2003 TJ Rubicon: 4.5" OME coils; RE SF2; NthDegree TT/oilpan skid/shock shifters; FXD rock rails; Anti-Rock; 5150'

              Comment


              • #8
                I myself contemplated on getting the Kilby OBA but just couldnt justify spending so much for the amount of offroading i do.

                I'll just go with PowerTanks CO2 tank for now.

                BTW are Powertanks bottles aluminum or steel?

                Comment


                • #9
                  Powertanks are aluminum.

                  Seriously consider building your own CO2 outfit if you aren't going to be running a lot of expensive airtools on it. Even, Powertank has recognized that most people just air up and have come out with the PowerShot regulator, which like the Williams regulator is not adjustable, but costs about $100 more

                  If you do get a CO2 tank, buy the widest diameter hose you can. I run 3/8" and it just seems to run faster and have less backpressure against the safety valve. The 1/4" hoses are just a bit too thin.
                  Quis custodiet ipsos custodes?
                  2003 TJ Rubicon: 4.5" OME coils; RE SF2; NthDegree TT/oilpan skid/shock shifters; FXD rock rails; Anti-Rock; 5150'

                  Comment


                  • #10
                    Question on the powertanks: Any one know the limitations on heat for these tanks/regulators? Have an idea to mount, insulate/refrigerate a tank inside engine compartment dead space between my 2.4l and fan. Too dangerous?

                    Comment


                    • #11
                      Hey Ted, nice write up. I too went the CO2 route for many reasons and yes I'm too lazy to do all the plumbing... with the york. One thing your left off your list of task it can do (use mine for homebrew kegs too) was a Locker. I use mine to run the ARB in the rear too. Powertank make a nice manifold set up for this purpose.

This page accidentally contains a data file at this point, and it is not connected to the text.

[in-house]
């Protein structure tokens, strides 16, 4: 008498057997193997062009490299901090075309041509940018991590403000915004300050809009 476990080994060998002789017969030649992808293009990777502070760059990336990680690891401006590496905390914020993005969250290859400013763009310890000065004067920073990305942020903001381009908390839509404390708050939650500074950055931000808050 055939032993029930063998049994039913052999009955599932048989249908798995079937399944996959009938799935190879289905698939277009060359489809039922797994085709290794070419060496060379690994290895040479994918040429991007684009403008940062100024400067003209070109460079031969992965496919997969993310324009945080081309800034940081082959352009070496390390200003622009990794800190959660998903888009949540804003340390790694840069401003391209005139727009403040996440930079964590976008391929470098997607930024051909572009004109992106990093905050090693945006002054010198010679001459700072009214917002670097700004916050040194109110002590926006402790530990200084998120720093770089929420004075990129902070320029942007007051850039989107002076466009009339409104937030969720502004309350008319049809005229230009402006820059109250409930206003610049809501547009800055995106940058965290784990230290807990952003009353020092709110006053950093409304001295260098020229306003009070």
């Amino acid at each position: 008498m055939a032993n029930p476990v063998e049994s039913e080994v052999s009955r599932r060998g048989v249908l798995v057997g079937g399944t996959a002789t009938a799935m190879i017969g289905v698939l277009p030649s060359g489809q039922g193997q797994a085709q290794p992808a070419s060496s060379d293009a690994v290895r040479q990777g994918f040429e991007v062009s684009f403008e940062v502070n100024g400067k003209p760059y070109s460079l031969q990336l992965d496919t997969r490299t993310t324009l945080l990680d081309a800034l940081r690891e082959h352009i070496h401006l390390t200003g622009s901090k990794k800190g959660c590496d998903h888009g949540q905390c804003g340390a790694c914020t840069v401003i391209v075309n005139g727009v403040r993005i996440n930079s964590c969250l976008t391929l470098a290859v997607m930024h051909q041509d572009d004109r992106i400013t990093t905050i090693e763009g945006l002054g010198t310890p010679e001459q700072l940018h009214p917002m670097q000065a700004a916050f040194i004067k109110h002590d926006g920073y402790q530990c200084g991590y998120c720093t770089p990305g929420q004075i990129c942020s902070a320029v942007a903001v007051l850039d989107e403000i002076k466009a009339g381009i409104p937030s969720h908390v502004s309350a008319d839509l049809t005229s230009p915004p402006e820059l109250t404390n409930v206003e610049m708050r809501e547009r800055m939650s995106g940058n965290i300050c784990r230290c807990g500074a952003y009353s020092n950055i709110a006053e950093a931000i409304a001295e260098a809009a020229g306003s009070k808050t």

Cheers, Tom

                      Comment


                      • #12
                        Originally posted by MoBjeep View Post
                        Question on the powertanks: Any one know the limitations on heat for these tanks/regulators? Have an idea to mount, insulate/refrigerate a tank inside engine compartment dead space between my 2.4l and fan. Too dangerous?
                        CO2 tanks do best in dry warm environments due to issues of condensation and freezing of the regulator. The engine compartment is plenty warm enough to ensure a toasty nonfrozen regulator. The problem may be TOO much heat (see below).

                        The regulator MUST be above the tank. The tank must sit upright during use or the liquid CO2 will run out the regulator instead of the evaporated CO2 gas. This will result in an instantly frozen regulator and hose. Not good.